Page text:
I remember reading this the first time when I started to inform myself about healthy living. It was one of the most common advice I’ve read in that period.
Although I don’t read it that often anymore it’s still gold for several reasons. Maybe people were tired of hearing it, so writers stopped writing about it, but hear me out before you click away.
This advice is basically what this page is all about. Think about it: people are paying a monthly fee to visit the gym and exercise on a stepper. A stepper! That’s a stationary staircase. Often the same people don’t use the stairs but take the elevator.
This is nonsense. Save your money, cancel your gym membership and take the stairs all the time. It’s one simple rule, “Never take the elevator”. If you have to climb 50 floors, take the elevator to the 48th and walk the final two. This sounds ridiculous, but that’s what will bring you to health.
It’s the little things, the environmental changes you make, not the big things like wanting to exercise in the gym for 3 times a week. Taking the stairs will be enough at the beginning since it’s also an excellent exercise. Here’s why.
Taking the stairs will exercise basically every muscle in your lower body, thighs, calves, hips. Besides that, it will also benefit your heart and your lungs. The first time you are walking 5 floors, when you reach the top you will feel your heart beating, your breath fastening and you will probably sweat a little.
Congratulations, you just finished your first exercise program.
Don’t worry, you’ll get used to this and soon you’ll be sprinting to the top in no time.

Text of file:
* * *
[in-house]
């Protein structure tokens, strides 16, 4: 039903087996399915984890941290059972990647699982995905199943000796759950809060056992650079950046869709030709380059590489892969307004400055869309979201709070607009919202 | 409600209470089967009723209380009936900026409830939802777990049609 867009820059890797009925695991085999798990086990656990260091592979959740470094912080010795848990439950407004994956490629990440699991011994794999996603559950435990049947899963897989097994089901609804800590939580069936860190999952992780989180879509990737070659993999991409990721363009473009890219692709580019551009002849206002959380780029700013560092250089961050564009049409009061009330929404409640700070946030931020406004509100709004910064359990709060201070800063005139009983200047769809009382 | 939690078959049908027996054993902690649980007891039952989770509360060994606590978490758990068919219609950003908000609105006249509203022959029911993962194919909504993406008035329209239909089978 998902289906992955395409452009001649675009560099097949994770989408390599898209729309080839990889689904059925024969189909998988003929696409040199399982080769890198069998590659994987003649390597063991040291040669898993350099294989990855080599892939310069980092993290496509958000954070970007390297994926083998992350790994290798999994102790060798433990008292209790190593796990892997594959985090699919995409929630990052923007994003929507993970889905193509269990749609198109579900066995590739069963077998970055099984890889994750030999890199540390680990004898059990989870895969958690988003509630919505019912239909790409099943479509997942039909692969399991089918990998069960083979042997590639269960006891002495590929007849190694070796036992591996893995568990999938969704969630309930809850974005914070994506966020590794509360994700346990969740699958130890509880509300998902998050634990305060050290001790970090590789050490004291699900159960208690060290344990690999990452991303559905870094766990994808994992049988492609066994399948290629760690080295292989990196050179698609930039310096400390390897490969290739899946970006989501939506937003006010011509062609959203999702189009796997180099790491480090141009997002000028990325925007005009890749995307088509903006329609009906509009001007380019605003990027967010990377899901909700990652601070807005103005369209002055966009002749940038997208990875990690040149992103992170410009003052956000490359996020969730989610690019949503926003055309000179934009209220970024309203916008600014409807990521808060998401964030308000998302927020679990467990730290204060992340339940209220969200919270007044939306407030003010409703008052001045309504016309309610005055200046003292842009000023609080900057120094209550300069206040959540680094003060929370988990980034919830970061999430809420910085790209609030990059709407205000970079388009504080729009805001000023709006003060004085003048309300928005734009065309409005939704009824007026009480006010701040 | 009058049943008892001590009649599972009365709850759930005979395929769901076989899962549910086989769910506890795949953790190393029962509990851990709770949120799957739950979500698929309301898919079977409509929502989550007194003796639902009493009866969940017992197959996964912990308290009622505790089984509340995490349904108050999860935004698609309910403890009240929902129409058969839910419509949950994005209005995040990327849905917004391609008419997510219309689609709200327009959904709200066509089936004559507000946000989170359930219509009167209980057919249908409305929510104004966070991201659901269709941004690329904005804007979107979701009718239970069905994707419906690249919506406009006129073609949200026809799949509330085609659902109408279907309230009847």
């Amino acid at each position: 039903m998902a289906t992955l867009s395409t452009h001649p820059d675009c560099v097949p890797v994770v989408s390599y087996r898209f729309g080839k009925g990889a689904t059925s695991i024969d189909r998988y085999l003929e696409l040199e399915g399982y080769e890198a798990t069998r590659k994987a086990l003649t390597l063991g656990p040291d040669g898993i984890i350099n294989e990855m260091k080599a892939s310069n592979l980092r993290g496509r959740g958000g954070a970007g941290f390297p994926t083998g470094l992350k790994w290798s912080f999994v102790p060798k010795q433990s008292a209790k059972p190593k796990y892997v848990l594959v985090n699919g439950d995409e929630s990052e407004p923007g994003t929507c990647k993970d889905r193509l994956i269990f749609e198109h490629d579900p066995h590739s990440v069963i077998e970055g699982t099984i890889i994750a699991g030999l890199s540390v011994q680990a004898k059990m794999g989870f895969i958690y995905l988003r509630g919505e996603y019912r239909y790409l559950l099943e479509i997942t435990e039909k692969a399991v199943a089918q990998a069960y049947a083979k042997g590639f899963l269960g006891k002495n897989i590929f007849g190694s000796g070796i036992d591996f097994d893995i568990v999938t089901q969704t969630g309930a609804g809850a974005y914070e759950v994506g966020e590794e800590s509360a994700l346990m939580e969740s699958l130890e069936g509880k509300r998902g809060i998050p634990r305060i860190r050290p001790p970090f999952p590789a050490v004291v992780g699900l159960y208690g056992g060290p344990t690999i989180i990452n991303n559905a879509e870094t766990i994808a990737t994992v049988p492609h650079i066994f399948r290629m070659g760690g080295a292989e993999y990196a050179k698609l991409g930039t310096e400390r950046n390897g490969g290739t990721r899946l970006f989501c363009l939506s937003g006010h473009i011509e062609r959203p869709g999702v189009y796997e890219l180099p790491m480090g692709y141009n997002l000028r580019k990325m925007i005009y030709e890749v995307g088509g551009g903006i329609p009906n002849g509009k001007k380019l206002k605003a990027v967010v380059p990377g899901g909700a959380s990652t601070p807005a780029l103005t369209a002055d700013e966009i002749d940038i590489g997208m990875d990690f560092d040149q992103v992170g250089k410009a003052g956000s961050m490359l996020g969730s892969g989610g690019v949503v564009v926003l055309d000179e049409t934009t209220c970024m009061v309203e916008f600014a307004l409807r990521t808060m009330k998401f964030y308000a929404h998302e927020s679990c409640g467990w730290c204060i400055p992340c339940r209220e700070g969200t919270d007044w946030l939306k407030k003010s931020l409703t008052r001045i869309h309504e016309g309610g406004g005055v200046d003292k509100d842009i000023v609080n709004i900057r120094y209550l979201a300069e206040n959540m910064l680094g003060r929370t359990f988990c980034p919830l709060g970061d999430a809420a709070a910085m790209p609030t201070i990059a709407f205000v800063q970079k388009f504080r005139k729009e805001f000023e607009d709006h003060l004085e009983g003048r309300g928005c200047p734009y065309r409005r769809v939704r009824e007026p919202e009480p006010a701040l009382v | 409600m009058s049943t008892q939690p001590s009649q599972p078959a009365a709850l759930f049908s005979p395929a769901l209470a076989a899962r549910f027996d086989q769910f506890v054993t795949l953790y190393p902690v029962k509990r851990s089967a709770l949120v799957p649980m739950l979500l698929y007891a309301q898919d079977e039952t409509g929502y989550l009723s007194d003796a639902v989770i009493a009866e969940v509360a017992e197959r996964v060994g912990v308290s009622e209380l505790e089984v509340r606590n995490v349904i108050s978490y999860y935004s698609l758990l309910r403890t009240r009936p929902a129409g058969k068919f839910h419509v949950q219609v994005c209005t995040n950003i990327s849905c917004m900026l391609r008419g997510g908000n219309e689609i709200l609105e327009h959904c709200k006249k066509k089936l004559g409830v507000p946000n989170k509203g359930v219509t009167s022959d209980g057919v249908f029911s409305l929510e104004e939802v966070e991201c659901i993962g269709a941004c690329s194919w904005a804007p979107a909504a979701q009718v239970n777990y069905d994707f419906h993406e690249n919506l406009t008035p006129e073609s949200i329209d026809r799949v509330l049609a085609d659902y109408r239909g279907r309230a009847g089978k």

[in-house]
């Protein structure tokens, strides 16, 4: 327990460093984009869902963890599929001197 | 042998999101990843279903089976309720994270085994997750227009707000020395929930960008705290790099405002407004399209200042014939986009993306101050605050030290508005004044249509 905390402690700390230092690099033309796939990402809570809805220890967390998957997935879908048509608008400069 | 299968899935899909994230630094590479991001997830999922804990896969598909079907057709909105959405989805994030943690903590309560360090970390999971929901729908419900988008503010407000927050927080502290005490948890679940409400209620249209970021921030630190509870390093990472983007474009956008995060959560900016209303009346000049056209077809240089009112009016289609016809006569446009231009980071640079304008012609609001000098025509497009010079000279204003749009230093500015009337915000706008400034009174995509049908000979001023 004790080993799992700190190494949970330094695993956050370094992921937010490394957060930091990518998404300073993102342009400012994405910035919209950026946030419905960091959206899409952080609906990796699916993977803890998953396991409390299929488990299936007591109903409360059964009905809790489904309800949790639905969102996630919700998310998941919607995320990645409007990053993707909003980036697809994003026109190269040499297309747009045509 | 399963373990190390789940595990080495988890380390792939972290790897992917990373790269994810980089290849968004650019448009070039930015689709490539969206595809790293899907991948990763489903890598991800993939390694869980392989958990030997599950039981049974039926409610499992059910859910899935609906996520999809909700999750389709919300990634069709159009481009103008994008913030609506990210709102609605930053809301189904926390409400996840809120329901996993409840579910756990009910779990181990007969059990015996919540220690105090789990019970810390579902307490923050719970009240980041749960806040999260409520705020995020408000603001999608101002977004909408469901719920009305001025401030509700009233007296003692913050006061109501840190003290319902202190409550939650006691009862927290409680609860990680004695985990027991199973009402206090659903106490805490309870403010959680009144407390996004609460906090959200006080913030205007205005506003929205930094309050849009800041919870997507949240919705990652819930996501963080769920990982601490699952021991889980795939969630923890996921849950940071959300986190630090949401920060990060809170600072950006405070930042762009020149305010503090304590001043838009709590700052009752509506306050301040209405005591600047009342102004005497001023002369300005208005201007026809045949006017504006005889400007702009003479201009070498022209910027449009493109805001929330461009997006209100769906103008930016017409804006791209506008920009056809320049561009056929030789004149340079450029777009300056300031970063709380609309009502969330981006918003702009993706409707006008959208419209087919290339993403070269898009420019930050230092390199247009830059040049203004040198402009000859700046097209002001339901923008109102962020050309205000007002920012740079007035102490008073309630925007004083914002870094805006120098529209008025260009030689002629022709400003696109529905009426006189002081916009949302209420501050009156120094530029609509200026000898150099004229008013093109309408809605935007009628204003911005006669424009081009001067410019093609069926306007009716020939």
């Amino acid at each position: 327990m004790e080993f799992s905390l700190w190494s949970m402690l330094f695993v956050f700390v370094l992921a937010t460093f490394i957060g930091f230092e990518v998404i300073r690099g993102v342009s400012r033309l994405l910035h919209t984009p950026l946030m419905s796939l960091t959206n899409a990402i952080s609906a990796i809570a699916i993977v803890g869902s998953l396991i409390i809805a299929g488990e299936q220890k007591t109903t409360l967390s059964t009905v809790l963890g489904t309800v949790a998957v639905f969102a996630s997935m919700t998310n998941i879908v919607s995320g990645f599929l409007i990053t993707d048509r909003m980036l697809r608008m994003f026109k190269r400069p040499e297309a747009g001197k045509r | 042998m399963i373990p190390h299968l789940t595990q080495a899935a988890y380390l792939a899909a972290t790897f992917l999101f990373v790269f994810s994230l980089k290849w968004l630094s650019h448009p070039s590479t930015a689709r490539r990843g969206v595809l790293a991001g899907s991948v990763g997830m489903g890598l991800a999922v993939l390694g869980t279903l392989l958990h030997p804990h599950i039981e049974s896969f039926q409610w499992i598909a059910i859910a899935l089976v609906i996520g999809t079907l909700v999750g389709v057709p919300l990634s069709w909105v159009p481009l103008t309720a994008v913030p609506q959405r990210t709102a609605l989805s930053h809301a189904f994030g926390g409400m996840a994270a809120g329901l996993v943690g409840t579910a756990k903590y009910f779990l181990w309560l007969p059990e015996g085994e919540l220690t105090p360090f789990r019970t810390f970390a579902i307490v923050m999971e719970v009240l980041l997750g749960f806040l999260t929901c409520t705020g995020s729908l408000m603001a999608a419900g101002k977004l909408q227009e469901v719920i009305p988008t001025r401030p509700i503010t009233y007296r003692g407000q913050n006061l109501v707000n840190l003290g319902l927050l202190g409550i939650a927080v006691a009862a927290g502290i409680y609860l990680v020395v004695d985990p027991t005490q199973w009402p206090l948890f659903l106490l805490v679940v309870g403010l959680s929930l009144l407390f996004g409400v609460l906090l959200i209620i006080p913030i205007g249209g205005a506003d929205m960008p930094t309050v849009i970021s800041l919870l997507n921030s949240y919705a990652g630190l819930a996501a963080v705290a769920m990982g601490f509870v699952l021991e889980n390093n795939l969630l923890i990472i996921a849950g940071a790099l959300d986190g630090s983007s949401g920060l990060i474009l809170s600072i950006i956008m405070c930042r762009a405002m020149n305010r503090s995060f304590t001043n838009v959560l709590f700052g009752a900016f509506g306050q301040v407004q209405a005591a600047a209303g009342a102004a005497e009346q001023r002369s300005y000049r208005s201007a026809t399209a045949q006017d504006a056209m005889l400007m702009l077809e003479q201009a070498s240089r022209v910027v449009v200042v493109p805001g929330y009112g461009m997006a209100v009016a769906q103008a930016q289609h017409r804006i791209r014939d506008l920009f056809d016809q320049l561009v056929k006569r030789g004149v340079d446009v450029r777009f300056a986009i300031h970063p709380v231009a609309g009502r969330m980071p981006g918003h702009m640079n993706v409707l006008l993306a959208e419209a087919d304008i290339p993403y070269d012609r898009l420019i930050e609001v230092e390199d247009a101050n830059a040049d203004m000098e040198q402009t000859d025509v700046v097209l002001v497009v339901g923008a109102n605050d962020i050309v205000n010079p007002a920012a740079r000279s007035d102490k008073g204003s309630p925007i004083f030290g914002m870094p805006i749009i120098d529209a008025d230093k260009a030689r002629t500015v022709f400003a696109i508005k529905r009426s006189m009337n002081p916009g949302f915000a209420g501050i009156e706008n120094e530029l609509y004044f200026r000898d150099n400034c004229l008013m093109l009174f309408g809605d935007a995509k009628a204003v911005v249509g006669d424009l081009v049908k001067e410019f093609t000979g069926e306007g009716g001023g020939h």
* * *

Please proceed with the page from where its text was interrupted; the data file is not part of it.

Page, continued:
Having a healthier heart and healthier lungs will make your immune system stronger and decrease your risk of getting a cold. Besides that, your risk of developing a chronic disease like diabetes type 2 will also be reduced.
Researchers in Great Britain did an experiment on this. Twelve sedentary women were asked to walk a 200 step staircase, starting with once a day to six times a day. It took 2 minutes to walk all 200 steps and they were allowed to take the elevator down.
So at the end, they were “exercising” twelve minutes a day. After only two months their fitness level soared and their risk for cardiovascular disease was reduced by 33%.
But wait, there’s more.
If you want to lose weight, taking the stairs is also a great way to get started. You can probably fit in 30 minutes of stair walking if you always take the stairs. A person weighing 120 pounds will burn 220 calories for 30 minutes of stair walking.
Since a pound of fat has 3500 calories you will lose almost two pounds a month just by walking the stairs, how easy can weight loss get?
Besides the physiological benefits, there are also mental benefits involved when taking the stairs.
Every time you climbed up stairs, your body releases endorphins, one of your “feel-good chemicals”, the same ones that you’ll get when you experience runner’s high, as mentioned in an idea before.
Over time, your ability to focus and concentrate will improve and you will feel more relaxed.
Besides that, as you’ll get more fit your self-esteem will also improve and you’ll feel better in general. All of this just as a result of taking the stairs.
Oh, and by the way, recent studies even found out that taking the stairs will save you time.
Getting started is really easy. Just check for the stairs in every building you usually are during the day. Find them in your apartment building, your office and the malls you visit.
Then, just take them. If you need some time to get used to it, take your time, but be consistent. Think about all the positive effects it will have on your health and even better, it’s totally free.
Steps to take:
- Find the stairs in all your regular buildings.
- Every time you want to use the escalator, reminder yourself of this and take the stairs.
- Every time you want to use the elevator, and it’s no more than 5 flights, use the stairs.
- If you have to go up more than 5 flights, take the elevator to one below and walk at least one flight of stairs.
- Alternatively, you could take the elevator up and the stairs down or the other way around.